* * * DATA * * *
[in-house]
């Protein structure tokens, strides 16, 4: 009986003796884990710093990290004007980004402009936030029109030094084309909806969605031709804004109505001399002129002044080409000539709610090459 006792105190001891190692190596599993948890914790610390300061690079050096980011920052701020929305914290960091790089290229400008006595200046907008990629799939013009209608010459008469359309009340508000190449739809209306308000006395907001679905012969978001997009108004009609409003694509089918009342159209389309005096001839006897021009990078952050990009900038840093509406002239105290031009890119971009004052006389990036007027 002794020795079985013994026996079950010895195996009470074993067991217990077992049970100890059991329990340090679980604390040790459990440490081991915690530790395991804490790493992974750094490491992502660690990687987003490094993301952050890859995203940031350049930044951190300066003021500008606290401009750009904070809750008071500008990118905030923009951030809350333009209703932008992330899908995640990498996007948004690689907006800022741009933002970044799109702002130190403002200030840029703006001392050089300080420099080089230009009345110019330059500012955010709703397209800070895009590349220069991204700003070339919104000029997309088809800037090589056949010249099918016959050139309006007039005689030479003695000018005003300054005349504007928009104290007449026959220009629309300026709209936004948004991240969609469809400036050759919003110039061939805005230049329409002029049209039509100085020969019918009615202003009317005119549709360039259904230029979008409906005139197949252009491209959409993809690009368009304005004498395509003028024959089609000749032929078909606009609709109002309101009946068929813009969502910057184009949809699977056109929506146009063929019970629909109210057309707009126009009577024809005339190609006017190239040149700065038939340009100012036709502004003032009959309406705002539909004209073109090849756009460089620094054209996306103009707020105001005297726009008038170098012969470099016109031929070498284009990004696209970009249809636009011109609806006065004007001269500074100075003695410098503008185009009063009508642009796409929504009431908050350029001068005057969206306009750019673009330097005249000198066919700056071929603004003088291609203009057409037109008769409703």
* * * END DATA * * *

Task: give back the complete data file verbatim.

[in-house]
């Protein structure tokens, strides 16, 4: 009986003796884990710093990290004007980004402009936030029109030094084309909806969605031709804004109505001399002129002044080409000539709610090459 006792105190001891190692190596599993948890914790610390300061690079050096980011920052701020929305914290960091790089290229400008006595200046907008990629799939013009209608010459008469359309009340508000190449739809209306308000006395907001679905012969978001997009108004009609409003694509089918009342159209389309005096001839006897021009990078952050990009900038840093509406002239105290031009890119971009004052006389990036007027 002794020795079985013994026996079950010895195996009470074993067991217990077992049970100890059991329990340090679980604390040790459990440490081991915690530790395991804490790493992974750094490491992502660690990687987003490094993301952050890859995203940031350049930044951190300066003021500008606290401009750009904070809750008071500008990118905030923009951030809350333009209703932008992330899908995640990498996007948004690689907006800022741009933002970044799109702002130190403002200030840029703006001392050089300080420099080089230009009345110019330059500012955010709703397209800070895009590349220069991204700003070339919104000029997309088809800037090589056949010249099918016959050139309006007039005689030479003695000018005003300054005349504007928009104290007449026959220009629309300026709209936004948004991240969609469809400036050759919003110039061939805005230049329409002029049209039509100085020969019918009615202003009317005119549709360039259904230029979008409906005139197949252009491209959409993809690009368009304005004498395509003028024959089609000749032929078909606009609709109002309101009946068929813009969502910057184009949809699977056109929506146009063929019970629909109210057309707009126009009577024809005339190609006017190239040149700065038939340009100012036709502004003032009959309406705002539909004209073109090849756009460089620094054209996306103009707020105001005297726009008038170098012969470099016109031929070498284009990004696209970009249809636009011109609806006065004007001269500074100075003695410098503008185009009063009508642009796409929504009431908050350029001068005057969206306009750019673009330097005249000198066919700056071929603004003088291609203009057409037109008769409703």